“Beware of practicing your righteousness before men to be noticed by them; otherwise you have no reward with your Father who is in heaven.” Matthew 6:1 NASB
No reward – The biblical idea of reward went through some development from Moses to Yeshua. Some of its development incorporated ideas from sources outside the Bible. But we should not make the mistake of concluding that the Western ideas of reward and punishment are the same as the biblical ideas. The difference is important, especially since our world is typically Greek in its thinking about reward.
The Greek word used in this passage is misthos. In Greek culture, this word implied almost all forms of payment or recompense for effort. But Greek philosophers rejected the idea that we should be motivated by rewards. Instead, they taught that the ultimate end of human effort is the experience of happiness for its own sake. Therefore, virtuous people are not motivated by reward for their efforts but rather by the law that harmony, the essence of happiness, is the only true good. Today we still incorporate to this thought when we complain that someone did something good only for the reward. Like the Greeks, we often think goodness itself should be the real motivator. Of course, our Greek cultural heritage is also laced with other ideas about reward, so we often find ourselves conflicted about what really matters.
The Hebrew idea is different. The Bible offers reward and punishment as clear motivators of human actions. God rewards the righteous, not just with some eternal blessing in a world to come, but here and now in this present reality. He also punishes here and now. There is, of course, a longer view than simply today and tomorrow, but the Bible does not dismiss the idea that we obey in order to be rewarded. Self-interest is not depreciated. By the time Yeshua taught, rabbinic Judaism expanded this idea to include the reward of the ‘olam ha’ba. It also viewed death as both punishment and atonement. But it never lost the sense that reward and punishment act as strong motivators in human affairs. The Bible simply does not have a Platonic view of goodness for goodness sake.
This helps us understand the apparent severity of Yeshua’s comment. Yeshua decries hypocrisy. He defines it as practicing what appears to be righteousness only for the sake of reward. His explanation makes it clear that there is a kind of reward that accompanies such acts. It is the reward of human recognition. But in Yeshua’s view, this amounts to nothing! It is misthos ouk echete (“reward not you will have”). The pay day of human acknowledgement doesn’t really count, no matter how noble the act appears. Yeshua asks for heart, not simply hand. That, by the way doesn’t mean a “spiritual” commitment is enough. Spiritual commitments do not feed the poor. But in a world where we often measure godly actions according to what we observe, Yeshua directs us to examine the action and the motivation.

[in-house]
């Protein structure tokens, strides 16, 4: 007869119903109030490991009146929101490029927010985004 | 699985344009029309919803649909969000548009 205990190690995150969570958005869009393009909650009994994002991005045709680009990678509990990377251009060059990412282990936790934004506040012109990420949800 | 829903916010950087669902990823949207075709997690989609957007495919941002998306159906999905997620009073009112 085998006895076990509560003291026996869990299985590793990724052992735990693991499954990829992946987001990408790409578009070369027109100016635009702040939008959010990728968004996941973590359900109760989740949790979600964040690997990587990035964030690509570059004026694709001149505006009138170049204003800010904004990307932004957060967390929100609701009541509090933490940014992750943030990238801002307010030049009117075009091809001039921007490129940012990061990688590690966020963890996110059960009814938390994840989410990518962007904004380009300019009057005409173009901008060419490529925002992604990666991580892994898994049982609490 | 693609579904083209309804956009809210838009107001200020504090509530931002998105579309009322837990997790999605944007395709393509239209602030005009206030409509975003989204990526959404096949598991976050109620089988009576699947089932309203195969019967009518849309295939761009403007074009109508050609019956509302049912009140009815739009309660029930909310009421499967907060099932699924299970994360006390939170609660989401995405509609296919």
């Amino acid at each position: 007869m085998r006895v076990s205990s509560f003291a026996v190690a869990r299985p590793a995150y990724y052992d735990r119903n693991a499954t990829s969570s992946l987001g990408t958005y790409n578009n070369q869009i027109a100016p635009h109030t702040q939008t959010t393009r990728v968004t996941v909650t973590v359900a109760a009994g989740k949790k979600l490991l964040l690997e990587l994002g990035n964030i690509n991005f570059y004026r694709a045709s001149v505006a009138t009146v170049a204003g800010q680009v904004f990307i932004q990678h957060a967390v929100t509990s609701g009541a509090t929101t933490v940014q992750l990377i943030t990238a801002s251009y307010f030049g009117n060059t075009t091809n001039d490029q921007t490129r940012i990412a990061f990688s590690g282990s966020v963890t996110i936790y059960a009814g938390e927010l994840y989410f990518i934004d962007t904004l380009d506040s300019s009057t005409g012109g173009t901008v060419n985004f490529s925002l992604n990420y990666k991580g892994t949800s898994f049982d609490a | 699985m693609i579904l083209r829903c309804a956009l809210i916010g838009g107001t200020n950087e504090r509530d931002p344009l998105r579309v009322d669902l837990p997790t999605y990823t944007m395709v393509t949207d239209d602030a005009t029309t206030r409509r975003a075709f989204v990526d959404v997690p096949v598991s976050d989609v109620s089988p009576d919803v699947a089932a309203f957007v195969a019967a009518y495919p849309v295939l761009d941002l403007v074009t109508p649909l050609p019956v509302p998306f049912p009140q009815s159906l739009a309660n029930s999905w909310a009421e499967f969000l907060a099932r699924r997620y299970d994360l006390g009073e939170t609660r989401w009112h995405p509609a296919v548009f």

We’ve heard all of this before. It isn’t hearing it again that makes the difference. The only difference is whether or not we will really examine why we do what we do. First, we don’t need to fret over the idea that rewards aren’t spiritual. Put aside that Greek notion. It’s perfectly proper to be motivated by rewards or punishments. But secondly, once we acknowledge that rewards do matter, the issue is one of true motivation. What reward are we really seeking? Where do we look for affirmation that we have done what we were asked to do? If we are motivated by self-interest, does that self-interest align with the Father’s will or are we seeking recognition from another source? This is not a simple matter to determine. The yetzer ha’ra is quite clever, capable of tinting even our purest motives with a hint of self-satisfaction. That’s where the instruction and guidance of our Rabbi Yeshua become essential. He pushes us to take the deepest look. And he does so by revealing a truly frightening possibility—that God will not acknowledge what we would use for self-glory.
Think about the last act of rightouesness you preformed. Think about your motivation. Was there any desire for recognition except from God? If you find something amiss, maybe that act will be a zero on the record and you will have to start over.
Topical Index: hypocrisy, recognition, reward, motivation, Matthew 6:1, misthos